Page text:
The four program buttons surround the 5-way d-pad, and the IR port
is located on the upper left side just below the record button.
The 1945 is the smallest and lightest Pocket PC, and that's one
of several reasons why the 1900 series has been so popular. The
unit is about the size of the Palm
m515. It's quite attractive and modern looking, and its plastic
casing is the same brushed aluminum-looking finish used on the
1910 and iPAQ 2215.
The connector on the 1945 is the same as the iPAQ 1910.
Accessories made for the 1910 should work on the 1945. The 1945 offers
more expansion options than does the 1910. You can use Bluetooth accessories
and SD networking cards such as SanDisk's SD WiFi card which will be
out in August 2003 (we'll be reviewing that card soon).
A few apps like Pocket MVP don't yet run on Pocket
PC 2003 OS. Microsoft Money doesn't come with the 1945. You can download
Money for Pocket PC 2003, but you'll need to buy or upgrade to MS Money
2004 if you want to sync Money on the Pocket PC to your PC.
Screen and Sound
Transflective displays are the best around and the
1945 has one. It's a 3.5" display like the 1910,
rather than the 3.8" found on the top of the line iPAQs. Transflective
screens reflect ambient light to illuminate the screen (for outdoor viewability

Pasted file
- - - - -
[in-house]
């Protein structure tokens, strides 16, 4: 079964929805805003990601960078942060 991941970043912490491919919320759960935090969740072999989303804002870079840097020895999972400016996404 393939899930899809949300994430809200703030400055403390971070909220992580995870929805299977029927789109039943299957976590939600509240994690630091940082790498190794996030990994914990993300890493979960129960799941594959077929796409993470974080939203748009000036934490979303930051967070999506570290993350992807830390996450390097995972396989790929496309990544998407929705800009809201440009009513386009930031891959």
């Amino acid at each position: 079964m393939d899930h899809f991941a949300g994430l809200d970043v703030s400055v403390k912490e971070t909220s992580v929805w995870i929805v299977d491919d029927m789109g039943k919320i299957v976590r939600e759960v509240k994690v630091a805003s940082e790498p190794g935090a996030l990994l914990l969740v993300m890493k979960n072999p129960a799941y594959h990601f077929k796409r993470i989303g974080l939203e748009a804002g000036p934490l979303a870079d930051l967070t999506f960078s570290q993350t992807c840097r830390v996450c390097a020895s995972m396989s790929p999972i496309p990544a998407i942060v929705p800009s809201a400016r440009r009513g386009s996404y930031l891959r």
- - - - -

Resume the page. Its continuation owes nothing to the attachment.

and power savings) and have backlighting. The display is quite nice and
has good contrast and color saturation. It's not as bright as the iPAQ
5000 series models or the 2215, but it's still more than bright enough.
The screen has a faint yellow color cast that you may notice when looking
at white backgrounds.
The sound volume is quite loud. MP3s sound great when
using stereo headphones connected to the included 2.5mm to 3.5mm audio
adapter. The Audio control panel applet allows you to set the recording
environment for the mic, and turn on AGC (automatic gain control). You
can also use this applet to set the headphone volume independent of the
The iPAQ 1945 has a 900 mA Lithium Ion battery which
isn't that large compared to full-featured PPCs. It's the same battery
used in the 1910, and you should get 3 hours of actual use per charge.
Above, the back of the PDA removed so the battery can
Pocket PC 2003 Changes to MS Built-in Applications
1. Pocket Internet Explorer now supports HTML 4.0,
xHTML, JScript 5.5 and WAP 2.0. It does render pages better and more
quickly, and better still, it requires less memory to run.
2. The Contacts app now supports vCAL and vCARD.
3. Media Player 9 is a great improvement: you'll definitely notice improved
frame rates and buffering.
4. File Explorer now can connect to network shares (shared folders on Windows
5. You get a new game built into ROM, called Jawbreaker. It's the same as Bubblets.
6. The OS has stronger built-in support for WiFi networking and can simplify
connecting to WiFi networks.
Yay, the 1945 has Bluetooth. The interface
is the same as the iPAQ 2215, iPAQ 5555 and iPAQ 5450. It's got
a very user-friendly wizard interface that walks you through
the steps of connecting to Bluetooth devices. The 1945 supports
connections to cell phones, access points, other Bluetooth enabled